Ask the Expert: Daylighting
Can TDDs impact funding?
- By Neall Digert
- September 1st, 2015
As more states move from enrollment to performance-based funding systems, colleges and universities need to find ways to fuel student achievement.
Numerous studies have shown that daylight in classrooms plays an important role in student performance. Its natural brightness, variability and perfect color rendition help students stay alert, work more productively and perform better.
Yet unlike conventional daylighting options (e.g., windows and skylights), tubular daylighting devices (TDDs) deliver natural light without solar heat gain. The result is a brightly lit, comfortable learning environment that allows students and instructors to excel.
When looking for systems that bring in the most light with the least amount of heat, the light-to-solar-heat gain (LSG) ratio is a key metric. It quantifies the amount of usable light to solar heat transmitted into a space. The higher the LSG ratio, the better. A high-performing fenestration system will have an LSG ratio between 1.0 to 1.5, although recent technological advancements have resulted in breakthrough ratios of 3.0 and higher for TDDs.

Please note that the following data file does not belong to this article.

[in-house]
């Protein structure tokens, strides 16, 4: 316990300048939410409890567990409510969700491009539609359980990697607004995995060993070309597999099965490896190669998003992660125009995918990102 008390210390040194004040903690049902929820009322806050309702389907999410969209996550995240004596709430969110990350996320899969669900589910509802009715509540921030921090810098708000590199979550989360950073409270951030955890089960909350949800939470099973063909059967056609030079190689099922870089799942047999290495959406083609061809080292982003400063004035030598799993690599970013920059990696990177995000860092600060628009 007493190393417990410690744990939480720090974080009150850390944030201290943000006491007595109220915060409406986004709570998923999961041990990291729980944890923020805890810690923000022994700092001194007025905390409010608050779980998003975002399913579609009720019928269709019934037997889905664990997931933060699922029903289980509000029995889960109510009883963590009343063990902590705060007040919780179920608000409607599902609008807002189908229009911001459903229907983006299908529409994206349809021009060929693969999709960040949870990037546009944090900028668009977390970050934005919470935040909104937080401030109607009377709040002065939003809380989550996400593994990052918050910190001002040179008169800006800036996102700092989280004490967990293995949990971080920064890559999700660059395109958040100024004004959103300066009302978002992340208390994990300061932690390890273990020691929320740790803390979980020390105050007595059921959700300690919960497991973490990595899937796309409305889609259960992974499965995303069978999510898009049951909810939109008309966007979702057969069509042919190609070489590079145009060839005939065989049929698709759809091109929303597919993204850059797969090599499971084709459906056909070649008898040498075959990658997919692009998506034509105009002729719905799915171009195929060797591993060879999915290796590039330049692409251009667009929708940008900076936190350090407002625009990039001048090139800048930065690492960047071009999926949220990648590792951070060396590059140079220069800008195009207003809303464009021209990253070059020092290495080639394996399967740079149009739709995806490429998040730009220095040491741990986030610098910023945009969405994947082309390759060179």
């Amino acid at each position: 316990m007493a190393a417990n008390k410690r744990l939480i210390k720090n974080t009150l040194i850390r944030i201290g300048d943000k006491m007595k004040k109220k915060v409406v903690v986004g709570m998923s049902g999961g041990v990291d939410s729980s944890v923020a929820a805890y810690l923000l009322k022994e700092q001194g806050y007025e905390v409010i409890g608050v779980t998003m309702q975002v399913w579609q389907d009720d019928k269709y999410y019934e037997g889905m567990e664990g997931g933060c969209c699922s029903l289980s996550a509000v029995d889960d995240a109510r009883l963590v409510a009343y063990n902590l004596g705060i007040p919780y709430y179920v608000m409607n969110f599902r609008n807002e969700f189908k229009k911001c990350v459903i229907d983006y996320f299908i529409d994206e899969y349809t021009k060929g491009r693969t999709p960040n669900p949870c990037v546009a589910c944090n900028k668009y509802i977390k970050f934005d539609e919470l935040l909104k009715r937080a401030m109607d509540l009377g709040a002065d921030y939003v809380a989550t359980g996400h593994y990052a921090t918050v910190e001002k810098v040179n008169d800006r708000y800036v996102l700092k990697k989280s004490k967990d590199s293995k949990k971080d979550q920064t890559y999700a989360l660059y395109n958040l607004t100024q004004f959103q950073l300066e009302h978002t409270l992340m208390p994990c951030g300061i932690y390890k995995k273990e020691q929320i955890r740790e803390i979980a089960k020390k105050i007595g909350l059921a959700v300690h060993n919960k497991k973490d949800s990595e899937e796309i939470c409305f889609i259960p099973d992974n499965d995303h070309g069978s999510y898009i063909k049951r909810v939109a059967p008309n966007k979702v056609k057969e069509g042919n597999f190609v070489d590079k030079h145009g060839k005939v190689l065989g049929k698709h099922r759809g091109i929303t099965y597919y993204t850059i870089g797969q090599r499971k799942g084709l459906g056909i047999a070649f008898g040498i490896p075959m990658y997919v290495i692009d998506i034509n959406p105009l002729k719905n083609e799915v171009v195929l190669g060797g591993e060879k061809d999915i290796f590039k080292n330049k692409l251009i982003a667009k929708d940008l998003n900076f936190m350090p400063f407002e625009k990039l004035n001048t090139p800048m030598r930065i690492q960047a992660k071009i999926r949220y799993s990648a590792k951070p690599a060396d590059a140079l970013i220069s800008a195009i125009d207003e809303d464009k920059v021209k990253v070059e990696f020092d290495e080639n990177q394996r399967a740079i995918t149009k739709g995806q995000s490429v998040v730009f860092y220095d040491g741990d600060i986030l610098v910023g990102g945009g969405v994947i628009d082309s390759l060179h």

Innovations prompting this include patented and proprietary daylight-collection domes, lenses and reflectors that maximize light capture and reject heat at the rooftop. Reflective tubing with integrated heat-filtering (cooling) properties further increases performance by transferring large amounts of daylight while minimizing heat gain.
Systems with daylight collectors raise the LSG ratio even higher because they capture natural light that typically bypasses the daylight collection system. In such instances, previously unattainable values nearing 5.0 are possible.
With TDDs, higher education facilities now have a viable solution that promotes student achievement and offers an advantage when it comes to performance funding.
This article originally appeared in the September 2015 issue of College Planning & Management.
Neall Digert, Ph.D., MIES, is vice president of Product Enterprise for Solatube International, Inc., Vista, CA (www.solatube.com).